(Minnesota Judge Philip Kanning)
The Rucki child support matter has gone from bizarre to downright comical as everyone from the County attorney, to the County prosecutor, and numerous judges have weighed in on a matter of $215 per month to be paid out to a multi-millionaire with four homes.
When last we left off, Minnesota Appeals Court Judge Edward Cleary had rejected Sandra "Sam" Grazzini-Rucki's appeal as defective on December 14, 2018.
He gave Ms. Grazzini-Rucki six business days, or December 26, 2018, to file an appropriate appeal even though he was out of his chambers until December 27.
Meanwhile, in October, Ms. Grazzini-Rucki filed a separate motion to reinstate her license, which the county took great pains to suspend, after she fell behind, with the District Court.
That motion sat untouched until late January, and only after a series of phone calls did the District court schedule a hearing for February 12, 2019.
Her child support case has been handled by Magistrate (a junior judge) Judge Jan Davidson, but Judge Davidson will not hear this motion.
According to Heidi Carstenson, the court administrator for the Minnesota judiciary, this is because Grazzini-Rucki's motion deals with more than child support.
This appears to be because David Rucki, Grazzini-Rucki's ex-husband, refuses to allow her license to be reinstated, but when he fell behind on child support, he was treated far differently.
Early on, in a hearing on August 17, 2011, when Grazzini-Rucki had physical custody of the five children, her then attorney, Kathleen Graves noted, "Mr. Rucki is not paying any child support, isn't paying any spousal maintenance, isn't paying any kind of support to the children whatsoever."
This was heard in front of Judge David Knutson, who would later award David Rucki sole custody and 100% of the couple's multi-million dollar estate.
Knutson never sanctioned Rucki for his failure to pay child support and even ordered that his license not be taken when he fell behind.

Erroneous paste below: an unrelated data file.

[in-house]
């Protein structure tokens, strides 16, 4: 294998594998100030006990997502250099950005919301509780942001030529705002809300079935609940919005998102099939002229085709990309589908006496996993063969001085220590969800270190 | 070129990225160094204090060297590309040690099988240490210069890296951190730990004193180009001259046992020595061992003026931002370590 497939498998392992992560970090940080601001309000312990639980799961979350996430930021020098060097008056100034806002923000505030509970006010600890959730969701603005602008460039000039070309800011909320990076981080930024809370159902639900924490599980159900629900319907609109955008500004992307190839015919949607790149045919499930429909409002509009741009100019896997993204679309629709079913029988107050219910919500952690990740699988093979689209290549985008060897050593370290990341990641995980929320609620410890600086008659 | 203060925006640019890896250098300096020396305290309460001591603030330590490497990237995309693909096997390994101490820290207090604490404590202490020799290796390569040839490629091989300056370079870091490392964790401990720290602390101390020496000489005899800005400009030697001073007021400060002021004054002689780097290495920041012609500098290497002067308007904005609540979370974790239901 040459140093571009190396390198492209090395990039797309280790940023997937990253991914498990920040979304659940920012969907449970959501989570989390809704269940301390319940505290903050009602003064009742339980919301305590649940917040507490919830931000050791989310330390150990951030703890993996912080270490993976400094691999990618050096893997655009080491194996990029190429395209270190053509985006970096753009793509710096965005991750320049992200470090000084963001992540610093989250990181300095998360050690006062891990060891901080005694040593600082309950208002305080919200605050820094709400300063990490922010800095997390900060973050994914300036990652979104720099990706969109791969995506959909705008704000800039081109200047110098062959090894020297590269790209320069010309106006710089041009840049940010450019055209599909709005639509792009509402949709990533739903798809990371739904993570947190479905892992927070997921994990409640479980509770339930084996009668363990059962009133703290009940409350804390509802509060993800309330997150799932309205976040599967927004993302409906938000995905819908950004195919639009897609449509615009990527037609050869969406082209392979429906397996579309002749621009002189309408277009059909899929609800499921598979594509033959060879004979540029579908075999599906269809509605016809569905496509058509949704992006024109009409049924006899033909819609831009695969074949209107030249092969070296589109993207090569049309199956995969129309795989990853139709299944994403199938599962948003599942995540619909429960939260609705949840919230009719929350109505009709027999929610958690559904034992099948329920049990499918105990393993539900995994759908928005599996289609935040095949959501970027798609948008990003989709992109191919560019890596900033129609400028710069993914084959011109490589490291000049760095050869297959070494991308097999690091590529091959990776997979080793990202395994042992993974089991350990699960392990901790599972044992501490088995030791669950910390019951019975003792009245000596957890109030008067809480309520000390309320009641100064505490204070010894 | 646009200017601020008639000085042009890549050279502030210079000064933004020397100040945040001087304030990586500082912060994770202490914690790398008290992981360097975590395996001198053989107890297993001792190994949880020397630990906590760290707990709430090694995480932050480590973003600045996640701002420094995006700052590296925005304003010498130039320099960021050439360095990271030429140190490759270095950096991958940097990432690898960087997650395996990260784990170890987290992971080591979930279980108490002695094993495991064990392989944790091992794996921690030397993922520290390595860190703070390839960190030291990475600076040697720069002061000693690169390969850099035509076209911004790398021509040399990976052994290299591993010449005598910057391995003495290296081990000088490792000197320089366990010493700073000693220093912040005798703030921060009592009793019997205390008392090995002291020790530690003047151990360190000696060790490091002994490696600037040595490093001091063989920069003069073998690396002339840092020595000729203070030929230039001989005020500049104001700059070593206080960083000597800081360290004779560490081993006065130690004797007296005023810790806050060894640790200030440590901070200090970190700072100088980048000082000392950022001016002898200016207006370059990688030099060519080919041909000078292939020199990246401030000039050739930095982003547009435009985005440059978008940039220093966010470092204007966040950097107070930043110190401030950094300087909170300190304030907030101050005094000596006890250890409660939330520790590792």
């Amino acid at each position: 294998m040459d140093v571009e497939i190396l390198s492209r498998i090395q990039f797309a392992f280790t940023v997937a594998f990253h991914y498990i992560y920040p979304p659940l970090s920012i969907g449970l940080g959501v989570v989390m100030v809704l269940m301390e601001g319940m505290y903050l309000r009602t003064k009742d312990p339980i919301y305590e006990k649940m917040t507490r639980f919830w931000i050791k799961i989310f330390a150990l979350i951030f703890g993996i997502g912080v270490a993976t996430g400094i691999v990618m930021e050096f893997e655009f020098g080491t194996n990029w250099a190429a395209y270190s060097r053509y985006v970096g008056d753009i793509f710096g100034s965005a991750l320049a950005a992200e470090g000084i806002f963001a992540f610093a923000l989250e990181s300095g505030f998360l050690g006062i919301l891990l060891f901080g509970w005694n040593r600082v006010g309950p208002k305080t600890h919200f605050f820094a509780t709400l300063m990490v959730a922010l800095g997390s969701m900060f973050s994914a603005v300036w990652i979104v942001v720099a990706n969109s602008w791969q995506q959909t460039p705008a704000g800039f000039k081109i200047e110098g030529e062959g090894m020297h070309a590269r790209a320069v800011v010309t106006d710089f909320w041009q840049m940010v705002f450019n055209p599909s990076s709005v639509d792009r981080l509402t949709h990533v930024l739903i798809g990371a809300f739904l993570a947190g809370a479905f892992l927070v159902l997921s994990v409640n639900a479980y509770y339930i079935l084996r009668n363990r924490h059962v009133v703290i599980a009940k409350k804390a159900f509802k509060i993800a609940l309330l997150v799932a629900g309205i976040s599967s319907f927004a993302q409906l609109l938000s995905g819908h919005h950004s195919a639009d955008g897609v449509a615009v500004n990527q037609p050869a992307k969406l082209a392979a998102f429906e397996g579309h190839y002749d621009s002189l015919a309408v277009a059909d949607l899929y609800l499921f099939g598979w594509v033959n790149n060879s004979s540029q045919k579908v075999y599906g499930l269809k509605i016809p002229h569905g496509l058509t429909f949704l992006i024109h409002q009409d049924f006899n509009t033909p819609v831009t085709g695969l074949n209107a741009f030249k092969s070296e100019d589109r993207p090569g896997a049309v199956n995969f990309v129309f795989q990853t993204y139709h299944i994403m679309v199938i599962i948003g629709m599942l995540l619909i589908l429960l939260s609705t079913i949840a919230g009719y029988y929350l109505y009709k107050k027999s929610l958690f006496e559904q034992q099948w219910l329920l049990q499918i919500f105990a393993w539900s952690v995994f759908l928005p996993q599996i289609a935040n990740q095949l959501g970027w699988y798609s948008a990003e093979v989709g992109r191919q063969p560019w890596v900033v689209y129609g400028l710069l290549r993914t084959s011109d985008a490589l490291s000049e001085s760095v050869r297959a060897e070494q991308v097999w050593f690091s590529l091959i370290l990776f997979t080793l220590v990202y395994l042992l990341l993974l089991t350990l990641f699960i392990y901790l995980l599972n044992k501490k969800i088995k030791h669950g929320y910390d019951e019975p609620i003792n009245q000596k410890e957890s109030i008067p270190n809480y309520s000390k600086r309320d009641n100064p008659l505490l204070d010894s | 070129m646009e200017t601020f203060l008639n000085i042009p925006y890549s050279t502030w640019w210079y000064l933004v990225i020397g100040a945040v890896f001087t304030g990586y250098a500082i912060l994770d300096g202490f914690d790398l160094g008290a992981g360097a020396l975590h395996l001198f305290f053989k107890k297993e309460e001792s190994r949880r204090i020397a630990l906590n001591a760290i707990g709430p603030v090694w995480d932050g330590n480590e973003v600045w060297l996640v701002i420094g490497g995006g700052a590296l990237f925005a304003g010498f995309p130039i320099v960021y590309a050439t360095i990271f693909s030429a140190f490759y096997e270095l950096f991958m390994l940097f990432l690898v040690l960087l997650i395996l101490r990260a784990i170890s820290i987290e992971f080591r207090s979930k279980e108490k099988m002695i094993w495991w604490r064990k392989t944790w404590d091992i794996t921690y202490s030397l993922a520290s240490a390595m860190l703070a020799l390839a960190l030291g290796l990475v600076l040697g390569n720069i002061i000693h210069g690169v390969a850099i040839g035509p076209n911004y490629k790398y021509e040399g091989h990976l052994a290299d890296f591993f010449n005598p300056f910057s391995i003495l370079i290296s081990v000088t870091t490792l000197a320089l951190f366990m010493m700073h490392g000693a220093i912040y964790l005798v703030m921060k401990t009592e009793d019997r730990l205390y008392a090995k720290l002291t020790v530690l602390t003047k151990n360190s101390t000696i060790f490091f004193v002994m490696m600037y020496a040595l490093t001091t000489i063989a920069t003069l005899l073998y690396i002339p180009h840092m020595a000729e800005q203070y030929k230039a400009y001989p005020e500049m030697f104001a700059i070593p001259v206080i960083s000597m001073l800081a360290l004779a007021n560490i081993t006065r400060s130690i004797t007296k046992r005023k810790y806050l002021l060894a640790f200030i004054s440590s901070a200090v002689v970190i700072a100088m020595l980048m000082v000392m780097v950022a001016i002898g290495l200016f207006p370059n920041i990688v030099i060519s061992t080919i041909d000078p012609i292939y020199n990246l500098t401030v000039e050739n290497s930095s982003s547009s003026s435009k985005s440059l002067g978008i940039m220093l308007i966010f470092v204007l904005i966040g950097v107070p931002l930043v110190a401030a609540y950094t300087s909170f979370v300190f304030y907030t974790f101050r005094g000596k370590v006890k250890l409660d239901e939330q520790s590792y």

Now, not only is the court proceeding with sanctions against Sandra Grazzini-Rucki but David Rucki is not only being represented by his attorney, Lisa Elliott, but by the county, in the form of James Donehower, the Dakota County attorney, who has filed a brief in conjunction with Elliott on David Rucki's behalf. See the brief below.
donehower by on ScribdI asked Donehower, Katie Bauer, a public affairs officer for the Minnesota Department of Human Services, and Melissa Froehle, a staff attorney with Minnesota DHS, why the county had an interest in helping with this case.
James Backstrom, the Dakota County Prosecutor, responded.
Dakota County has received your January 29, 2019 telephone inquiry regarding Minnesota Court of Appeals case A18-1721. This e-mail is the County’s response to your inquiry. I understand that you are asking two related questions: (1) Why did the County file a brief in this case? and (2) What is the County’s interest in this matter?
State and federal laws prevent Dakota County from discussing or disclosing the details of a specific child support matter with someone who is not a party to that action. Therefore, this communication provides general information regarding the role pubic authorities (Dakota County in this case) have in child support enforcement (IV-D services) matters under Minnesota and federal law.